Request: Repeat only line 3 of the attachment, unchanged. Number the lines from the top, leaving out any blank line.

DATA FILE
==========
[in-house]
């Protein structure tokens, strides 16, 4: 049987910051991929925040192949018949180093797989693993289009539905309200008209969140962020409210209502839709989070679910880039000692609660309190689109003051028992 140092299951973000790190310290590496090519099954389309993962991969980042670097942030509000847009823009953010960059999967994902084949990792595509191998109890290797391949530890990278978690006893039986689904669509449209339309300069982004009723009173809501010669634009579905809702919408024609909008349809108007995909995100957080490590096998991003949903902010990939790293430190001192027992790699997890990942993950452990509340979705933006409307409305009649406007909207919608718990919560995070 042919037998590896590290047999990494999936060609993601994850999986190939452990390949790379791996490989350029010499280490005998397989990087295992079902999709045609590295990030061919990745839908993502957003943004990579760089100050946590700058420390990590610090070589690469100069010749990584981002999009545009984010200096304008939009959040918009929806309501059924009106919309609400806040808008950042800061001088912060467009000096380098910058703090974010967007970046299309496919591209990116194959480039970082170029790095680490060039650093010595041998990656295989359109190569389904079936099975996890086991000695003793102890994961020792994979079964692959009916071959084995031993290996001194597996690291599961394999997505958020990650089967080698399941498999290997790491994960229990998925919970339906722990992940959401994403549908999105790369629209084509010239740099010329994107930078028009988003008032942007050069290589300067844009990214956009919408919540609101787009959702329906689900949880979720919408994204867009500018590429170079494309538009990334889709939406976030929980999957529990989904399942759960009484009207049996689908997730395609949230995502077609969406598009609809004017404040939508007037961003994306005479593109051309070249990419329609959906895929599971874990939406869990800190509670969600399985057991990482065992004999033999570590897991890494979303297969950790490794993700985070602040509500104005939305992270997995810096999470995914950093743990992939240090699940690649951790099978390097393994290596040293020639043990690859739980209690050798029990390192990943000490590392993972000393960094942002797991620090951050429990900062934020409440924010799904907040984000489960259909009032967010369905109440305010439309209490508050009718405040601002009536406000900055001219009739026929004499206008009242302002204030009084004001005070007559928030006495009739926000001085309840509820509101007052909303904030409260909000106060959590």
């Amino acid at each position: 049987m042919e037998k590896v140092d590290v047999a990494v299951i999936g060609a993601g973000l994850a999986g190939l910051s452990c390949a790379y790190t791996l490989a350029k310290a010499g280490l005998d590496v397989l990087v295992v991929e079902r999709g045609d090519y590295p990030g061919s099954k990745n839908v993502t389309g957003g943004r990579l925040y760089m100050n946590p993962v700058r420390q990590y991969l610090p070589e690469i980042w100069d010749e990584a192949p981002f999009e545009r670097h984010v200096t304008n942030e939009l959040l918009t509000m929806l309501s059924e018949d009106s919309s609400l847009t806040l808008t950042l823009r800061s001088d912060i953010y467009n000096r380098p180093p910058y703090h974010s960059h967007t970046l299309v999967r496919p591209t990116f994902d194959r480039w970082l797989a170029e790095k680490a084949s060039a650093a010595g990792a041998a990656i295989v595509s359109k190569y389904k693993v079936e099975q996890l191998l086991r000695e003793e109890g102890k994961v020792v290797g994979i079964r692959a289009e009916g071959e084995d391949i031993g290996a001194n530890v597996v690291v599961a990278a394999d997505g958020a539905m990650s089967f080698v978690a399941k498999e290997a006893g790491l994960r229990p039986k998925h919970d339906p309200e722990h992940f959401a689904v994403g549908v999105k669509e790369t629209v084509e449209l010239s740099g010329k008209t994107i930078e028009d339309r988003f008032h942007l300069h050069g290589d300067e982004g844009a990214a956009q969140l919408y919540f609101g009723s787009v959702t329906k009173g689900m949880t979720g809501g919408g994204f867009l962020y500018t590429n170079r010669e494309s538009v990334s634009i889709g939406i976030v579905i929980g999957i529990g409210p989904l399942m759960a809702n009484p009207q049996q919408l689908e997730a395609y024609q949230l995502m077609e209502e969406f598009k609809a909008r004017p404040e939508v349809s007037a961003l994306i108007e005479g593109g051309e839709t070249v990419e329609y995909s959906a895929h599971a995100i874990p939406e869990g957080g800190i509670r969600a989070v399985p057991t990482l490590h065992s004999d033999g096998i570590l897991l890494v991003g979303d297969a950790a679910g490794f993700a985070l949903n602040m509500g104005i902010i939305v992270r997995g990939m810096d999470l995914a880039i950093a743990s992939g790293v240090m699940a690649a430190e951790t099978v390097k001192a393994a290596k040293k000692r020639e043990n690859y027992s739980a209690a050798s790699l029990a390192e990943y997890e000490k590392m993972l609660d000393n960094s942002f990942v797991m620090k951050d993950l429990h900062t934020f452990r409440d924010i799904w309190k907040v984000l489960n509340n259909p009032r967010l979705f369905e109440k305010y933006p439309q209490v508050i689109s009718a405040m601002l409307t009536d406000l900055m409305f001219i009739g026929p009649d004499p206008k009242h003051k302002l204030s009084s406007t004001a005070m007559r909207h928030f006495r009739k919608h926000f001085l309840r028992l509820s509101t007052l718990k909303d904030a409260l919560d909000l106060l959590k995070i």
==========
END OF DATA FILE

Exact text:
């Amino acid at each position: 049987m042919e037998k590896v140092d590290v047999a990494v299951i999936g060609a993601g973000l994850a999986g190939l910051s452990c390949a790379y790190t791996l490989a350029k310290a010499g280490l005998d590496v397989l990087v295992v991929e079902r999709g045609d090519y590295p990030g061919s099954k990745n839908v993502t389309g957003g943004r990579l925040y760089m100050n946590p993962v700058r420390q990590y991969l610090p070589e690469i980042w100069d010749e990584a192949p981002f999009e545009r670097h984010v200096t304008n942030e939009l959040l918009t509000m929806l309501s059924e018949d009106s919309s609400l847009t806040l808008t950042l823009r800061s001088d912060i953010y467009n000096r380098p180093p910058y703090h974010s960059h967007t970046l299309v999967r496919p591209t990116f994902d194959r480039w970082l797989a170029e790095k680490a084949s060039a650093a010595g990792a041998a990656i295989v595509s359109k190569y389904k693993v079936e099975q996890l191998l086991r000695e003793e109890g102890k994961v020792v290797g994979i079964r692959a289009e009916g071959e084995d391949i031993g290996a001194n530890v597996v690291v599961a990278a394999d997505g958020a539905m990650s089967f080698v978690a399941k498999e290997a006893g790491l994960r229990p039986k998925h919970d339906p309200e722990h992940f959401a689904v994403g549908v999105k669509e790369t629209v084509e449209l010239s740099g010329k008209t994107i930078e028009d339309r988003f008032h942007l300069h050069g290589d300067e982004g844009a990214a956009q969140l919408y919540f609101g009723s787009v959702t329906k009173g689900m949880t979720g809501g919408g994204f867009l962020y500018t590429n170079r010669e494309s538009v990334s634009i889709g939406i976030v579905i929980g999957i529990g409210p989904l399942m759960a809702n009484p009207q049996q919408l689908e997730a395609y024609q949230l995502m077609e209502e969406f598009k609809a909008r004017p404040e939508v349809s007037a961003l994306i108007e005479g593109g051309e839709t070249v990419e329609y995909s959906a895929h599971a995100i874990p939406e869990g957080g800190i509670r969600a989070v399985p057991t990482l490590h065992s004999d033999g096998i570590l897991l890494v991003g979303d297969a950790a679910g490794f993700a985070l949903n602040m509500g104005i902010i939305v992270r997995g990939m810096d999470l995914a880039i950093a743990s992939g790293v240090m699940a690649a430190e951790t099978v390097k001192a393994a290596k040293k000692r020639e043990n690859y027992s739980a209690a050798s790699l029990a390192e990943y997890e000490k590392m993972l609660d000393n960094s942002f990942v797991m620090k951050d993950l429990h900062t934020f452990r409440d924010i799904w309190k907040v984000l489960n509340n259909p009032r967010l979705f369905e109440k305010y933006p439309q209490v508050i689109s009718a405040m601002l409307t009536d406000l900055m409305f001219i009739g026929p009649d004499p206008k009242h003051k302002l204030s009084s406007t004001a005070m007559r909207h928030f006495r009739k919608h926000f001085l309840r028992l509820s509101t007052l718990k909303d904030a409260l919560d909000l106060l959590k995070i």